Monday, April 27, 2015

Stories of Massachusetts

When a researcher called looking for items written by the Massachusetts Writers’ Project of the Works Progress Administration, one work, listed above caught my eye. The Stories volume was compiled on behalf of the Boston School Committee and sponsored also by the Massachusetts Department of Education. It was published in 1940/1941. Topics in the work include: The Great Boston Fire of 1872, Garrison the Liberator, The Building of the Constitution, and The Other Oliver Wendell Holmes.  But, one story, is particularly timely: The First American Subway. With the T, so much in the news, a look at its beginnings is an interesting endeavor.

Some points from history about the Boston subway:
  • During the years 1892-1894, the General Court passed legislation to set up the Boston Transit Commission whose task it was to find how the congestion in Boston could be lessened.  A “Tremont Street Subway” was proposed.
  • Even though people were using cars pulled by horses and there was only one electric line, the idea of a subway was met with great opposition, especially by the business community fearing commerce would be disrupted. An Anti-Subway League was founded, but their wishes were thwarted by a city vote in July of 1894 where those wishing the construction to go forward were successful, though only by 1000 plus votes.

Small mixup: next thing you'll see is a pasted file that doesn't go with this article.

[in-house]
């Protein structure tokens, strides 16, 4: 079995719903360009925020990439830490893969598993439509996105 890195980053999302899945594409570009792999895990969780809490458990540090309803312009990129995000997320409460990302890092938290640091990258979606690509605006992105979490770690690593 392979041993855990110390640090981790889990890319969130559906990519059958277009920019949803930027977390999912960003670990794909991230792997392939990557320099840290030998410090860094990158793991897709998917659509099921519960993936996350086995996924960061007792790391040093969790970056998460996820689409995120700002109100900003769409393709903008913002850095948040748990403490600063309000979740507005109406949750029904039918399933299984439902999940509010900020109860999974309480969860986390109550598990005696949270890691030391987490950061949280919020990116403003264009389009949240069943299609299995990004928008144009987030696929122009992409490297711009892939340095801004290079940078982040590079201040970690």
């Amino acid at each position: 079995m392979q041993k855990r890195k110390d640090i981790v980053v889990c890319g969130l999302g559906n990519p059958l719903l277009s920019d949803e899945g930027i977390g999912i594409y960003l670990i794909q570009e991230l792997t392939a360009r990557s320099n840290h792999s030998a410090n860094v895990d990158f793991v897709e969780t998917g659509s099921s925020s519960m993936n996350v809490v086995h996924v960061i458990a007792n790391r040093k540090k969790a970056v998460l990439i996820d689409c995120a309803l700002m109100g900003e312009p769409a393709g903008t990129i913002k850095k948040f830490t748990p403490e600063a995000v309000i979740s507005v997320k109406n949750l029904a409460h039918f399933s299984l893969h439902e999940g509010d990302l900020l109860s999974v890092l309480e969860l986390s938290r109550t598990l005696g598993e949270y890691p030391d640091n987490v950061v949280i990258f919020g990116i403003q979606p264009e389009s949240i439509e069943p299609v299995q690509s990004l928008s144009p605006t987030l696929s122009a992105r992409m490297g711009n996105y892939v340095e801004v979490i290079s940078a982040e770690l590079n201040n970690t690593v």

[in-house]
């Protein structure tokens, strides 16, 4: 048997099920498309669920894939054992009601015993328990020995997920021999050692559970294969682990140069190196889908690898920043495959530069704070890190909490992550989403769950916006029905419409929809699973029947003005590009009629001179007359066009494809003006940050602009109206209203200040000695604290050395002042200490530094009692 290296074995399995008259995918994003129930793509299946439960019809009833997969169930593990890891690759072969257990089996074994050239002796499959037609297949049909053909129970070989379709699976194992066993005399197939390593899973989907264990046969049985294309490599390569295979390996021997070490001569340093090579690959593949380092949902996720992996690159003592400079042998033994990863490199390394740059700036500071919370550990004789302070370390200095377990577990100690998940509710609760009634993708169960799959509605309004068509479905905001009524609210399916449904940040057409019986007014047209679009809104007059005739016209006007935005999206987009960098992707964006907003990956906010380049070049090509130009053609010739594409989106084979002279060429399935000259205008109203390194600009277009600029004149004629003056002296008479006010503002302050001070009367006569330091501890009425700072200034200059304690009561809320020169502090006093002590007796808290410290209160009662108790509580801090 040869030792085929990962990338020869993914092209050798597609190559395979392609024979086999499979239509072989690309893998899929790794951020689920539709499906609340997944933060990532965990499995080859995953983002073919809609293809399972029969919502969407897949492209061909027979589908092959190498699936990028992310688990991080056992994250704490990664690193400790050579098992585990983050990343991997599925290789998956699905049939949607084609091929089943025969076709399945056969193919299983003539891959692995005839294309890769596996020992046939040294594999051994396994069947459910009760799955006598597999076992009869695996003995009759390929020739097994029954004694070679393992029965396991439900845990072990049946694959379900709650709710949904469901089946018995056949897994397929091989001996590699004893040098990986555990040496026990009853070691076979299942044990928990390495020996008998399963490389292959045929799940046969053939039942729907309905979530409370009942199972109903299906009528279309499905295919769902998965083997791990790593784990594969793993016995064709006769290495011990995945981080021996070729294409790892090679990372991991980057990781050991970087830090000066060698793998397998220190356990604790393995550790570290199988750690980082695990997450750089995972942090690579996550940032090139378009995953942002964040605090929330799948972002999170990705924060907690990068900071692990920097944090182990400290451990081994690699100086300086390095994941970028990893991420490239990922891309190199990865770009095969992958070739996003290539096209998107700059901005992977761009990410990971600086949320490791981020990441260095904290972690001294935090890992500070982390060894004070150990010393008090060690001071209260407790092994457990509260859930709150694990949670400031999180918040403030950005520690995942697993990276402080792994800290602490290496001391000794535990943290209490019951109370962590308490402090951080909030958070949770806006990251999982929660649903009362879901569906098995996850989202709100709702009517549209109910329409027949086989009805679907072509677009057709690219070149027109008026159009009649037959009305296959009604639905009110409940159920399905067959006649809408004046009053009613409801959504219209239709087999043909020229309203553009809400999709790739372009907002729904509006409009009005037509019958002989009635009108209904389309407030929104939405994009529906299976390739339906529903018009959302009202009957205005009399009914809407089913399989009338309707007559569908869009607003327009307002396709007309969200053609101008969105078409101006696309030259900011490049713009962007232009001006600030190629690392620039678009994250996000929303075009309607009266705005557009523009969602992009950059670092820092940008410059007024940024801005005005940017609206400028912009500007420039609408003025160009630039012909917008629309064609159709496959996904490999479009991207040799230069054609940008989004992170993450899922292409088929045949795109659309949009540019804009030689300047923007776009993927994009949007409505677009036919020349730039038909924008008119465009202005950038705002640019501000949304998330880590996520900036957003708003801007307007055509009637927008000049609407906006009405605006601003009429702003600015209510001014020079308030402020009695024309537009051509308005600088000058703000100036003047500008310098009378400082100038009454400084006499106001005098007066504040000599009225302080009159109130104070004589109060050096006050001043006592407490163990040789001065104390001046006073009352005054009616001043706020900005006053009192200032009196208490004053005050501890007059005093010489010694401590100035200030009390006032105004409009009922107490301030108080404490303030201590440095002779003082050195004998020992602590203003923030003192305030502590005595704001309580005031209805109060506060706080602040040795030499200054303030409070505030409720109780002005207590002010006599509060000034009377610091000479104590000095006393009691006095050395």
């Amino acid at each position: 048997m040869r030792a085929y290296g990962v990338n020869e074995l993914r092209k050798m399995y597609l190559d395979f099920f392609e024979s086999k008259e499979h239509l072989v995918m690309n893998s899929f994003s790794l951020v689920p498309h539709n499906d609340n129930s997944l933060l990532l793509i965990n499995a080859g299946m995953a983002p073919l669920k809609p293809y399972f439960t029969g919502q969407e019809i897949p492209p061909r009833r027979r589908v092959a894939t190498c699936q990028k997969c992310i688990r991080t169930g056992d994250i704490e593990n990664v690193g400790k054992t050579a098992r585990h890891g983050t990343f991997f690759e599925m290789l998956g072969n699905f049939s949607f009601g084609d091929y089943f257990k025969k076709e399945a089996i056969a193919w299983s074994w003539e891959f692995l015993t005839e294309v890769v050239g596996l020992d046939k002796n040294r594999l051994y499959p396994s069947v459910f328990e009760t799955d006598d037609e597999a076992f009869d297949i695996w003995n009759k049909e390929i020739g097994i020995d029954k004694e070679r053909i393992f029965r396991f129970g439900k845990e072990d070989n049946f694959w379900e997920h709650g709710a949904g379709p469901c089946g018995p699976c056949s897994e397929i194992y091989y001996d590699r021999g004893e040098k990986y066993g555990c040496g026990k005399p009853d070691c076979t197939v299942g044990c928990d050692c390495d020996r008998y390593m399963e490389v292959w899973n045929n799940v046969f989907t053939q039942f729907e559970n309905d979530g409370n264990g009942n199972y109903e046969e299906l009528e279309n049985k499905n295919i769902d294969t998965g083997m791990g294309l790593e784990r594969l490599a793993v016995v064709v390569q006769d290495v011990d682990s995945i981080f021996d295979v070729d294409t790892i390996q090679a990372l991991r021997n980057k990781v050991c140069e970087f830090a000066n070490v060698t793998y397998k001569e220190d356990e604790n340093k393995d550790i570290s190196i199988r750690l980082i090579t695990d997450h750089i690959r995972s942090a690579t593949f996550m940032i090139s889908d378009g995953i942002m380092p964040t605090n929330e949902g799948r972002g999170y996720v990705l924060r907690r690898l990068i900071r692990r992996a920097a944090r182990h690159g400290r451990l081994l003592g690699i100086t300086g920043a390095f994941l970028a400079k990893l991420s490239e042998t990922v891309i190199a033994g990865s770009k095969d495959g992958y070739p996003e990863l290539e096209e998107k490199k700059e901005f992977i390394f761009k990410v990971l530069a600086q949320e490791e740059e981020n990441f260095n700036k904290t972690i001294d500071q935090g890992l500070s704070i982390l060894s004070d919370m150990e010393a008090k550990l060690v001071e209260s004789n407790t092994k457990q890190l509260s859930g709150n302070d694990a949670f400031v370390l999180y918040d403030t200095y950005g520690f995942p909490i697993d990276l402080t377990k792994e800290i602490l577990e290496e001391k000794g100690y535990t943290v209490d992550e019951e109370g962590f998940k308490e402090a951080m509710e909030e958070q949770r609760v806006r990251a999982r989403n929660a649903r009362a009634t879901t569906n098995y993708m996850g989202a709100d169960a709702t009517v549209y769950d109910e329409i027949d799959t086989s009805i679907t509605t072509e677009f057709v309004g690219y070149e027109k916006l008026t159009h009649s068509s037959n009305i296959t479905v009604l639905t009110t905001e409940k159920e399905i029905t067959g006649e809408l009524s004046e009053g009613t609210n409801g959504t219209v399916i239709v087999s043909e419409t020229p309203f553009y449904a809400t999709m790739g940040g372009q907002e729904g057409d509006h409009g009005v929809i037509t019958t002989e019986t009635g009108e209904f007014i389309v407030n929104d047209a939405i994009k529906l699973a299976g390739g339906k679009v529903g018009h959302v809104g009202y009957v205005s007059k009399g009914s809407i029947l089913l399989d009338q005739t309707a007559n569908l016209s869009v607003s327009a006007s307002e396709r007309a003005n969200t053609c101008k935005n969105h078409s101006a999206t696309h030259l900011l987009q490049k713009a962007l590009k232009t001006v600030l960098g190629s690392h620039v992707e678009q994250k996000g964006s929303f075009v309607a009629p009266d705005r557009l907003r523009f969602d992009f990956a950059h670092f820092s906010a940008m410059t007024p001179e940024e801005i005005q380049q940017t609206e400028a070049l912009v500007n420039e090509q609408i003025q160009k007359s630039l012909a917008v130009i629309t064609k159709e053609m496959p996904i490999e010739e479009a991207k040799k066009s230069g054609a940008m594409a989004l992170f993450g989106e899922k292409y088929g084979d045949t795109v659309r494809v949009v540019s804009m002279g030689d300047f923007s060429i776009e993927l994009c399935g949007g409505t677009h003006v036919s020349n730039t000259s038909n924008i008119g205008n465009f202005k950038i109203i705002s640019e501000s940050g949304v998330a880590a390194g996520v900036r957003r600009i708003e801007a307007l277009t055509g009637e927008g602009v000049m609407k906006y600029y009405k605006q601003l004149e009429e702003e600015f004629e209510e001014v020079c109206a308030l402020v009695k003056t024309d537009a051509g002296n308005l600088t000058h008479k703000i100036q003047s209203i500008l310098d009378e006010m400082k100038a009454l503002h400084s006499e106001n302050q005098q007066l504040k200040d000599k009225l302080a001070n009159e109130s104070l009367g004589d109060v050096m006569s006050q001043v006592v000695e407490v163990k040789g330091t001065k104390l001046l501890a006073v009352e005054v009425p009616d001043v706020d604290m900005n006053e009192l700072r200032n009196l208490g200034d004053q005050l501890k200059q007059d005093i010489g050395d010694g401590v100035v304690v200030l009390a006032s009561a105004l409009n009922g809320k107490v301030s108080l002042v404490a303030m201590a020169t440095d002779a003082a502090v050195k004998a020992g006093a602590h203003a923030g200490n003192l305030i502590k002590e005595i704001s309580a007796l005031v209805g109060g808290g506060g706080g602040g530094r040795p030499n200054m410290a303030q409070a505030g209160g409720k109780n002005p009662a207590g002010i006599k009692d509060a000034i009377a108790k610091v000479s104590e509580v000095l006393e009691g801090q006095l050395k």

• During these early years, the Chief Engineer Howard Carson visited Europe, staying in London and Budapest to study their systems. He found that the air quality in the London Tube was poor and made sure to develop a better system for the city of Boston.
  • On March 28th, 1895, construction on the subway began at the meeting of Boylston and Charles Streets.  The Chief Engineer was joined by Governor Greenhalge, members of the Commission other dignitaries and interested parties.  There were also hundreds of laborers wanting to find work.
Governor Frederic T. Greenhalge,
Picture 1-55, State Library of Massachusetts.
There were several crises during the construction, including the finding of the bodies and burial places of hundreds of the dead. These were reburied.  Also, in March of 1897, a gas leak caused the deaths of 10 workers who were digging at the site.
  • In September of that year, the subway was opened to much amazement. On opening day, the Park Street to the Public Garden ride was taken by between 200,000 and 250, 000 people.  In awe of the new transportation system, it was the turnstyles which added to some consternation as well as to bewilderment.  Young couples in particular, it is documented, did not like the need to be separated from one another!!
Over the years, of course, the Boston subway system has grown and grown. The T is a very proud accomplishment for the city, though problems have surfaced over the last months of very unprecedented weather. What will happen in the future to this vital part of the life of the city is to be determined.  Our government leaders are and will be deciding what to do.  There will be new initiatives and legislation coming and coming soon.

To track all of the additions to this transportation system and to follow the current situation, a visit to the State Library in person or remotely can help.  For legislation passed each year, for example, one can visit our Acts and Resolves section on our website. Items on transportation which are online can be located in the Digital Collections section.

To find a wealth of material, one can visit us here in the State House. We are located in Room 341 and our Special Collections is in the West Wing, Room 55.  Please go to our website at: You will see the link to Digital Collections on the left.

Pamela W. Schofield
Legislative Reference Librarian
State Library of Massachusetts